Beliefnet
Your Morning Cup of Inspiration

Anyone who has ever taken care of a baby has had the experience of redirecting thoughts. The infant starts crying, and immediately you whip out a brightly colored toy and wave it in front of the baby’s face.  Your hope is that the baby will stop thinking about whatever is upsetting him or her at the moment, and instead will focus on Elmo or a set of plastic keys in primary colors.

Like babies, when something upsets us, we need to redirect our thoughts. Sadly no one is there to do that for us, like when we were small.  Instead, as adults, we need to learn how to redirect our thoughts ourselves.  Many people never learn to do this, and as a result, they spend a lot of time being very unhappy.  I sometimes make this mistake.   And then I have to remind myself, “Redirect!”

Most irritations in life are momentary. And we are supposed to experience them only in that moment.  When we don’t redirect our thoughts, we experience bad things well beyond the moment in which they occurred.  For example, let’s say that someone insults you.  The insult lasts no more than 20 seconds.  However, most of us will mull over that insult for the next hour, or perhaps the rest of the day.  Some people will carry around that insult for years.

The bad news is that you are not going to be able to eliminate rude people from your life. Believe me, I’ve tried, and it just isn’t possible.  Rude and unmannerly people show up no matter what you do, and no matter how nice you are.  You also cannot create a life in which nothing bad happens.  Too much of life is outside of our control.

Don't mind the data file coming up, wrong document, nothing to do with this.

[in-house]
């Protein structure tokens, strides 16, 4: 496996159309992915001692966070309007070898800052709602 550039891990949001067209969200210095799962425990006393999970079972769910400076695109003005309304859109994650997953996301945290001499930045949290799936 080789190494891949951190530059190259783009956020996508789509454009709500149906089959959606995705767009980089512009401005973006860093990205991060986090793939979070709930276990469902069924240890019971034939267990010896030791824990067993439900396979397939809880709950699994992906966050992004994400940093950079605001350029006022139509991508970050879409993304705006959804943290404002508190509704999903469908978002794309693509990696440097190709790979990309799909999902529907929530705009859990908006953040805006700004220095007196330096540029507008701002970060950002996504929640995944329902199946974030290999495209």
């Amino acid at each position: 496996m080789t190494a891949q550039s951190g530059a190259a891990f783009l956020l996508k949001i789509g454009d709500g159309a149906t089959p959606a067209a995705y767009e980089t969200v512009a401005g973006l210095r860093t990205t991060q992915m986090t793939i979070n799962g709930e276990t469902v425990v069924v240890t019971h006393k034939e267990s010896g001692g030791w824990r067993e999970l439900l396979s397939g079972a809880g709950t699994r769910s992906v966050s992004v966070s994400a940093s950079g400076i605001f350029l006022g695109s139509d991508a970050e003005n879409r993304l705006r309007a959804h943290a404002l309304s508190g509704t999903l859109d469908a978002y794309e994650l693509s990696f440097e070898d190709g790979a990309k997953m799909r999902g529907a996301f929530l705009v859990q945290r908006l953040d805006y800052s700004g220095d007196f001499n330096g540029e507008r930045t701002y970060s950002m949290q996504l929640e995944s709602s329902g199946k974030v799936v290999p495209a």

However, we can try to experience bad things solely within the time frame that they occur. And then we can go back to being happy, relaxed individuals.  The way to do that is to immediately redirect ourselves when something unpleasant happens.  Let’s say that someone insults you.  As soon as possible, excuse yourself from that person and do something positive.  If you are good at art, spend a little time drawing.  I you love music, play your instrument.  If you happen to be an avid reader, then take some time to read your latest novel.  The key is to do something positive in order to replace the insult in your mind with good thoughts.

The same holds true for bad life experiences. Let’s say that you are laid off or fired from your job.  The laying off or firing happens in a matter of seconds.  It is what you do immediately afterward that dictates whether you will be happy or not.  You can spend days, weeks, or months, fretting over why you lost a job that you worked so hard at.  Or, as soon as you have lost your job, you can redirect your thinking.  You can leave that job behind mentally and focus all your energies on what you would like to do in the future.  You can see the end of the job as really an opportunity to do something that better suits your skills and talents – a job in which you can really shine.

This week, consider strategies that you can use to redirect your thoughts. There is no cookie cutter mold for how to do this.  Every person’s approach will be unique for them.  The key is to find an approach that works for you, and then do it consistently.  If you do so, you will find that the inevitable bumps in the road won’t seem as bad, and you’ll spend more time being happy.

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